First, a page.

Massive rockslide at drought-stricken Lake Powell caught on video

Lake Powell’s water level has dropped precipitously due to a sustained ‘megadrought’ in the US West

Ethan Freedman
Climate Reporter, New York
Thursday 02 June 2022 07:03 BST
Giant rockslide at drought-stricken Lake Powell captured over holiday weekend

Boaters on Lake Powell this past weekend caught on camera a massive rockslide as it collapsed into the water.

The footage shows the sandstone cliff starting to tilt toward the water below, before collapsing and sending a towering spray into the sky and large waves across the lake.

Joseph Cook, from the Arizona Geological Survey, told Arizona’s Family News that the collapse could have been caused in part by the lake’s recent extremely low water levels.

Mr Cook said that the rock cleaving could have been exacerbated by being saturated with water, and then drying out.

Lake Powell was formed when a dam was built on the Colorado River, filling in Glen Canyon along the border of Utah and Arizona. As a result areas of the canyon wall, naturally far above the riverbed, were surrounded by water.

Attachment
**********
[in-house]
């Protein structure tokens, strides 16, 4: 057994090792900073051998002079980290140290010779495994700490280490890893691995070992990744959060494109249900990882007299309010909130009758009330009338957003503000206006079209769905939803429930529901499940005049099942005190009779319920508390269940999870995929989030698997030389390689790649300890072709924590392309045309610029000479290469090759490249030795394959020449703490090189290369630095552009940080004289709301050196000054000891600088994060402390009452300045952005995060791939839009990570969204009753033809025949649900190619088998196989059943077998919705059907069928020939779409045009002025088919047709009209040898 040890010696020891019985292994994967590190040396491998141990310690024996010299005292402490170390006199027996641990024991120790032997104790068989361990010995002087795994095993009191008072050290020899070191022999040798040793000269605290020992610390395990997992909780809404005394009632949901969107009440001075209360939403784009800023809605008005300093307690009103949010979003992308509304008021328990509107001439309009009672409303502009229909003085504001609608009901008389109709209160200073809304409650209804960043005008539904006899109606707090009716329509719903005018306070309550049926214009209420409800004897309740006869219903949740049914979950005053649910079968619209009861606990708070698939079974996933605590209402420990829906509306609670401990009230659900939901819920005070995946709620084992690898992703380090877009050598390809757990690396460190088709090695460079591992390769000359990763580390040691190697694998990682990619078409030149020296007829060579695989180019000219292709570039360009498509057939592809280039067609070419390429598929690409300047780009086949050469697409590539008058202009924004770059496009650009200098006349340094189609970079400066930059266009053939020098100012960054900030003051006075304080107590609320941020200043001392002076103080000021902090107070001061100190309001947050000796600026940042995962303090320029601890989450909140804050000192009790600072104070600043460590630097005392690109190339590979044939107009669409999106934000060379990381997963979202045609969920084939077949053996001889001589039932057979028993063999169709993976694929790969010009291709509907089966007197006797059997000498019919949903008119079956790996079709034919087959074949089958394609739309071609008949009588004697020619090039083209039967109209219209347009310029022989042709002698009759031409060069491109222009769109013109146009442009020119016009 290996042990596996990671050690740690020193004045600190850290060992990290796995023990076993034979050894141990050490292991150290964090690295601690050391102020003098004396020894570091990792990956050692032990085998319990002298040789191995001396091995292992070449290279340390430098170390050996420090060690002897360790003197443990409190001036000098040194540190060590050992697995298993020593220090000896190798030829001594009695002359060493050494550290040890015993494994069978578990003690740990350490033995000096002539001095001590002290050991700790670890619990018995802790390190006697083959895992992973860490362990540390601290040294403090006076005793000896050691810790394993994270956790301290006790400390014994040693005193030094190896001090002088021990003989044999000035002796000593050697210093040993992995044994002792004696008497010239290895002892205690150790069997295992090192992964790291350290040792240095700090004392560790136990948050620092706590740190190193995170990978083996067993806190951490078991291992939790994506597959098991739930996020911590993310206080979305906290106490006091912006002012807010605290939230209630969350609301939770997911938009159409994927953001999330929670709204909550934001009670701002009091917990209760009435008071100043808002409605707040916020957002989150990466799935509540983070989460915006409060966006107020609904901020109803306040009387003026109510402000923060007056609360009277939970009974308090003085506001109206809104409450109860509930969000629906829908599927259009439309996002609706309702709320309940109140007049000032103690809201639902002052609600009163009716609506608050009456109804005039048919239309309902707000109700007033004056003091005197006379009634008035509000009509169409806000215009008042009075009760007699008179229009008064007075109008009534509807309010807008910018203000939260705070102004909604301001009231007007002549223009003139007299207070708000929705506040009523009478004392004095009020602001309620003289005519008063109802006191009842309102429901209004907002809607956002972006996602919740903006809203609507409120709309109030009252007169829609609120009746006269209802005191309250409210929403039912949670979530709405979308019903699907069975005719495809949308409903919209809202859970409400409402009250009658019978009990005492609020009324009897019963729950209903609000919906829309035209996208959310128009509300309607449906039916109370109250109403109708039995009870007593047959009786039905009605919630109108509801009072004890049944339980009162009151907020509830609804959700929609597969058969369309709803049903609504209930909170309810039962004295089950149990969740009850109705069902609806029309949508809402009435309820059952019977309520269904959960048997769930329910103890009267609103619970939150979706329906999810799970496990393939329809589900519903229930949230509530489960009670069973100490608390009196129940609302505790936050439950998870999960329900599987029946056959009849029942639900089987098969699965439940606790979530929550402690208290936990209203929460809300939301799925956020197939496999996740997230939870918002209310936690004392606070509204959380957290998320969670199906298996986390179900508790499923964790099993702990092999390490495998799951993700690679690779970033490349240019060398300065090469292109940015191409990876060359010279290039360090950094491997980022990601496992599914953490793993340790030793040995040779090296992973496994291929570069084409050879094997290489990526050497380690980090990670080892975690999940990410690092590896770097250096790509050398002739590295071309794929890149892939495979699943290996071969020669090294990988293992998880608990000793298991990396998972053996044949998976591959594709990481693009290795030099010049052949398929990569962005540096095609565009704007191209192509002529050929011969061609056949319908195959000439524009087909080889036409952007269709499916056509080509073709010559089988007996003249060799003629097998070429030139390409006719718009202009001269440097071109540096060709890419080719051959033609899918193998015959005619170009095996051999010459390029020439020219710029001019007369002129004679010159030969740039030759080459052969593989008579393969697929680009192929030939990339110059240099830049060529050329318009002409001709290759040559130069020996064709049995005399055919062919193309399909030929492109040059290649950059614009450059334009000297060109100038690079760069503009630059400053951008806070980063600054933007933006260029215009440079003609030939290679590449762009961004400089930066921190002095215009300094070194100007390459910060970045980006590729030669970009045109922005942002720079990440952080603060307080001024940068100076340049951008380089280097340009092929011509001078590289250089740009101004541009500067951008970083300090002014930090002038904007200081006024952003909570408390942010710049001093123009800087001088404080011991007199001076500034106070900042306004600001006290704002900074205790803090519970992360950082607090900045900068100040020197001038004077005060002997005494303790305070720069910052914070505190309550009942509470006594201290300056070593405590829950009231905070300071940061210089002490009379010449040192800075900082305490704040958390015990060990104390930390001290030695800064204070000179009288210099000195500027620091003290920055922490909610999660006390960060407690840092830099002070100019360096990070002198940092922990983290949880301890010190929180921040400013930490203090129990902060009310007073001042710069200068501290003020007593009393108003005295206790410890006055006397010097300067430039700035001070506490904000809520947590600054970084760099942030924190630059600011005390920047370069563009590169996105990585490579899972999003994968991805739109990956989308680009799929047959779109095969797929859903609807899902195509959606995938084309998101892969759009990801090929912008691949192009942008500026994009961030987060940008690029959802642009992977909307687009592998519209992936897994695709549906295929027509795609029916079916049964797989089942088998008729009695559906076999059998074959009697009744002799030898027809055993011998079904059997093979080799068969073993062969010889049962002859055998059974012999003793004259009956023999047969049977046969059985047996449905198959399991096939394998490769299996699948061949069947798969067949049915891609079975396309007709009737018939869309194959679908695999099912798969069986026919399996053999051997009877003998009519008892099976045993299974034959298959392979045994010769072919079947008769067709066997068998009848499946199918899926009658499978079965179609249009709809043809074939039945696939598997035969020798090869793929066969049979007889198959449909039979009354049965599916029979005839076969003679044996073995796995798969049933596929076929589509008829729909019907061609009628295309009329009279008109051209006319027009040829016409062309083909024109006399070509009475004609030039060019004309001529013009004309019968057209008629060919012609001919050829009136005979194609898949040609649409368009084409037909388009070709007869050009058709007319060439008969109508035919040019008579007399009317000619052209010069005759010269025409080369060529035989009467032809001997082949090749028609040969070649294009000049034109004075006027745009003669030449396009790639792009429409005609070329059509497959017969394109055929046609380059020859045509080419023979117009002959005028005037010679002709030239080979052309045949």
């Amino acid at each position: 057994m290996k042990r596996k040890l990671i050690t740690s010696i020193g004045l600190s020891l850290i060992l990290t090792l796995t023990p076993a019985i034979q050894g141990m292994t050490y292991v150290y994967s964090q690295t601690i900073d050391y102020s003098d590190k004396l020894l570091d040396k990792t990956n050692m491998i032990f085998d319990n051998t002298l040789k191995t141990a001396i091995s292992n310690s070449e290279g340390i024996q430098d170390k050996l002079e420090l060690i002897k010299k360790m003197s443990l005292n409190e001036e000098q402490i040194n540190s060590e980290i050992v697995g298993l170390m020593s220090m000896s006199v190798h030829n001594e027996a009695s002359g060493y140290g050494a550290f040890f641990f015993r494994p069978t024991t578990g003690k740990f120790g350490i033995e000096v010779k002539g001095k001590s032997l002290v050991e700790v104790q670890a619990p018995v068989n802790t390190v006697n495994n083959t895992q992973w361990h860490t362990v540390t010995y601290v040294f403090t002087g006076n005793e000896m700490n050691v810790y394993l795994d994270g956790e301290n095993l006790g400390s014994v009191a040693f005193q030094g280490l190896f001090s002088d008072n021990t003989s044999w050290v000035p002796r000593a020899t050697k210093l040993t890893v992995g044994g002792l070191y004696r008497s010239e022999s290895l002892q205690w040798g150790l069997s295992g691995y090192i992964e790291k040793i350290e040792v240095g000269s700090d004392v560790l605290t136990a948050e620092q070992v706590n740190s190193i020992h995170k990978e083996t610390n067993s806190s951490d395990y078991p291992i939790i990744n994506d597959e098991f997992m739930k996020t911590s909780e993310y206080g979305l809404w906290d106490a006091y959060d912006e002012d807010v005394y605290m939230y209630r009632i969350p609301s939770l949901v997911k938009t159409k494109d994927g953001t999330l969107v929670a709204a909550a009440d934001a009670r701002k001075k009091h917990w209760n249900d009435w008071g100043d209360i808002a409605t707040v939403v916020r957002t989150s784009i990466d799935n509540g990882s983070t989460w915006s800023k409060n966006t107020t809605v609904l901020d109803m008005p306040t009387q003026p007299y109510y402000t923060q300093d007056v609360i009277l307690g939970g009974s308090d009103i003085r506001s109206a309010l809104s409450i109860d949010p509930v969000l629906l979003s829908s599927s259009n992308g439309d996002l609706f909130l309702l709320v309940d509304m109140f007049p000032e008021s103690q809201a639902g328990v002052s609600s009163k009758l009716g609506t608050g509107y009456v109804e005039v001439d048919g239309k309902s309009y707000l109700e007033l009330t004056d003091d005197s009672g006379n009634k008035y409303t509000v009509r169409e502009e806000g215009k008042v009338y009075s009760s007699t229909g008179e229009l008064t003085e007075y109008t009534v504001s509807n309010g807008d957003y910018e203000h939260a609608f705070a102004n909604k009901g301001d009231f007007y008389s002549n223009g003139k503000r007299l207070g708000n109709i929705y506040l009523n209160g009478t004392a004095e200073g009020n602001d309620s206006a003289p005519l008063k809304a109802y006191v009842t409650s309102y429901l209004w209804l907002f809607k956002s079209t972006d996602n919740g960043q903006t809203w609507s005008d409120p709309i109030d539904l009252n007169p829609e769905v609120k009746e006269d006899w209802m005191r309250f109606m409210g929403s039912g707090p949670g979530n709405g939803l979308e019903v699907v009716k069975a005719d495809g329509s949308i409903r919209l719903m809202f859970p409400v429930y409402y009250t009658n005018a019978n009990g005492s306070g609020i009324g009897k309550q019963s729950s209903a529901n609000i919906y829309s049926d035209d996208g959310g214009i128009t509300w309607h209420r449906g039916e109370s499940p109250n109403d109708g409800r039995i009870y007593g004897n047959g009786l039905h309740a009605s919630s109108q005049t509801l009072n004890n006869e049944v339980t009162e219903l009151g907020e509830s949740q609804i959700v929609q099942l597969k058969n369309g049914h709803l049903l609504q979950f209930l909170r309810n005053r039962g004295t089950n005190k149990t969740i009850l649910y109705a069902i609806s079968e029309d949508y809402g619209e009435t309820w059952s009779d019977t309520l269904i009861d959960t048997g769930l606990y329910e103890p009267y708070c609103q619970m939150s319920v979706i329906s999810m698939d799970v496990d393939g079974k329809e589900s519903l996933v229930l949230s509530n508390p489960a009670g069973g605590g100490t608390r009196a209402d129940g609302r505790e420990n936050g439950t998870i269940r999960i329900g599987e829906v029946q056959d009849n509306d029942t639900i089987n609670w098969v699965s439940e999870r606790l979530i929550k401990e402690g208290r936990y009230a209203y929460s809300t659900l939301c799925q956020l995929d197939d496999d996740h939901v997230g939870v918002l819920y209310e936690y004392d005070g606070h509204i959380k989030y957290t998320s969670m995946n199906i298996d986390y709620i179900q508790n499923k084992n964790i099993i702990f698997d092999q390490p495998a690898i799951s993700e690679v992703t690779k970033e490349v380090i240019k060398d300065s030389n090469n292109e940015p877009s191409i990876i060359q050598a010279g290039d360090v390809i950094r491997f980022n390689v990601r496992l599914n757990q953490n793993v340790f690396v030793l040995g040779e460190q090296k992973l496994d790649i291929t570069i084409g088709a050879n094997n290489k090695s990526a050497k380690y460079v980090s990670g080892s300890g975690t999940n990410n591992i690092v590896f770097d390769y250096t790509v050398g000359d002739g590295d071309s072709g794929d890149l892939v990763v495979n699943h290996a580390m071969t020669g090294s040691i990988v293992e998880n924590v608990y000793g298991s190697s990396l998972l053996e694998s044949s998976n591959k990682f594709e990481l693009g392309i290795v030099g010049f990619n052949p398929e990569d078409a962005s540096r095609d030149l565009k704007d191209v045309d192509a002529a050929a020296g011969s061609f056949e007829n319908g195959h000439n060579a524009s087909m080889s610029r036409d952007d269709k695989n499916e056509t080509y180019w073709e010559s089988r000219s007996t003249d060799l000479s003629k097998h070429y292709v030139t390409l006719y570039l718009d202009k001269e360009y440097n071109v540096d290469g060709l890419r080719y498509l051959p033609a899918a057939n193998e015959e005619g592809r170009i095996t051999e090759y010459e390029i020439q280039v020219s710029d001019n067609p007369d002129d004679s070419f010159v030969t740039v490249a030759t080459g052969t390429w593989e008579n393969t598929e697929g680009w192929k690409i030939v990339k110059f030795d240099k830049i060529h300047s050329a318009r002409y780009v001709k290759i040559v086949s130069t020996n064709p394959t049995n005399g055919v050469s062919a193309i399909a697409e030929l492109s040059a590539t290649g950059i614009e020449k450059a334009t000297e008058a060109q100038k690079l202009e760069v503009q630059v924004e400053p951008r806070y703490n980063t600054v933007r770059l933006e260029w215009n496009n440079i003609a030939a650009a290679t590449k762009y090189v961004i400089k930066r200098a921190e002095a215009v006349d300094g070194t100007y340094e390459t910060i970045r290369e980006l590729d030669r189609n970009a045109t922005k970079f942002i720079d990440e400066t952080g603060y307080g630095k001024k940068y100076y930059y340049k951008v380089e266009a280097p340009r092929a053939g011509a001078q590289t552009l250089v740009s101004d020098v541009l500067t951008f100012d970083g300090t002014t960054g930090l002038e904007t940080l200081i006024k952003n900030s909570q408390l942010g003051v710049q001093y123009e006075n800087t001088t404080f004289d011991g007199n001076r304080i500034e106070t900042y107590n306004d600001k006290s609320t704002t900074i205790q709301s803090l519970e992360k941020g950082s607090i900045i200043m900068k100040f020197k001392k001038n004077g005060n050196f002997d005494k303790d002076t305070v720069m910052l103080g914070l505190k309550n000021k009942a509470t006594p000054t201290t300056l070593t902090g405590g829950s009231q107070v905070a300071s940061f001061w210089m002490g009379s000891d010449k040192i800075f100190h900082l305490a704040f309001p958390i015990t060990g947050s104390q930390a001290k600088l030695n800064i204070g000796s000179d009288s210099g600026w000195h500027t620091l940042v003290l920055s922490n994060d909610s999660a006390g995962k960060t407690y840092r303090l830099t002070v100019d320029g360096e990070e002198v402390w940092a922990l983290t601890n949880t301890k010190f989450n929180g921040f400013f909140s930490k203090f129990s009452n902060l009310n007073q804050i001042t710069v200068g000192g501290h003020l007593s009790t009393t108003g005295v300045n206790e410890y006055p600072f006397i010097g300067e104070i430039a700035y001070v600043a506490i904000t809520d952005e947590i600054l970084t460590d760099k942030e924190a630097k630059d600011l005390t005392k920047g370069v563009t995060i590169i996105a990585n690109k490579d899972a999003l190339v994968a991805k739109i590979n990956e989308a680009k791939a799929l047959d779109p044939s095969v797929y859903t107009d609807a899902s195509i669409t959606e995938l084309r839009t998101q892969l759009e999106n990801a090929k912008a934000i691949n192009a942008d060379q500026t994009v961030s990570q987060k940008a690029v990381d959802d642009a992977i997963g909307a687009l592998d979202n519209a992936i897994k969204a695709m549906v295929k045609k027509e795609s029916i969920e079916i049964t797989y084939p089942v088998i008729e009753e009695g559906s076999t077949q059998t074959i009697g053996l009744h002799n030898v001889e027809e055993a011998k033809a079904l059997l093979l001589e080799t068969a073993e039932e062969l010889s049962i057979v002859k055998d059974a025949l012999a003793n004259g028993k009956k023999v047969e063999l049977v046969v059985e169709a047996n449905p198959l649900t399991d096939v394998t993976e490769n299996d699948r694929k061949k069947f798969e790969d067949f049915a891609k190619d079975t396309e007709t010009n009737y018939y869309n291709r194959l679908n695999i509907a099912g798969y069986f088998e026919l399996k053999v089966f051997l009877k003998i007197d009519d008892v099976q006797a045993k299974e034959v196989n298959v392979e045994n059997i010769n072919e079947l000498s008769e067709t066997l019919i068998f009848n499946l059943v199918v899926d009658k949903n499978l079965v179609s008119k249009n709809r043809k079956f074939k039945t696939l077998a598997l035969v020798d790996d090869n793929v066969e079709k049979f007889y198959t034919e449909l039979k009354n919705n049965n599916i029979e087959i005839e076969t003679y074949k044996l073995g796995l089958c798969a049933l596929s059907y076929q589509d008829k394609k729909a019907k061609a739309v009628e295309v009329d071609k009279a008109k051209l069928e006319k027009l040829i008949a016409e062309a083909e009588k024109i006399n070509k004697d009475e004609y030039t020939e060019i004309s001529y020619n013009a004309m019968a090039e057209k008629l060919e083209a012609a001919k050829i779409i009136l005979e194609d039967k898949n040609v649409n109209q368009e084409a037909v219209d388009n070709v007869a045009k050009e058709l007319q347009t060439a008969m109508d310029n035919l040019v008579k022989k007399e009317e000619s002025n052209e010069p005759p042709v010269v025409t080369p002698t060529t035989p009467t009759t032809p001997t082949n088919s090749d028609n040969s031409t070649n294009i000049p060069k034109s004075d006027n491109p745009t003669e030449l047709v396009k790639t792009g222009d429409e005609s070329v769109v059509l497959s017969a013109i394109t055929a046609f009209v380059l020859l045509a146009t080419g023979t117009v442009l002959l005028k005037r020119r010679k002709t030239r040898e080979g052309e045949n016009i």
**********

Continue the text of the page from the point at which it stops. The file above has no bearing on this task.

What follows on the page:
However a two-decade “megadrought” has wreaked havoc across the American West and caused Lake Powell’s water level to drop precipitously, leaving the canyon much emptier than before.

In 1999, Lake Powell held about seven trillion gallons of water. Today, the lake holds about two trillion gallons — and the lake’s surface has dropped by around 160 feet.

The ongoing drought doesn’t just threaten recreational boaters, either. Lake Powell — and nearby Lake Mead, behind the Hoover Dam — are both important drinking water reservoirs for the US Southwest. Both lakes hit record lows this year.

Over 80 percent of the Colorado River basin is currently experiencing “severe drought” conditions, according to the US government’s drought monitor.

Recently, a report named the Colorado the most threatened river in the country, in large part due to drought.

The climate crisis is only expected to worsen droughts in the Southwest. A 2020 study found that the Colorado River’s flow could be reduced by around 9 per cent for every degree Celsius of warming.

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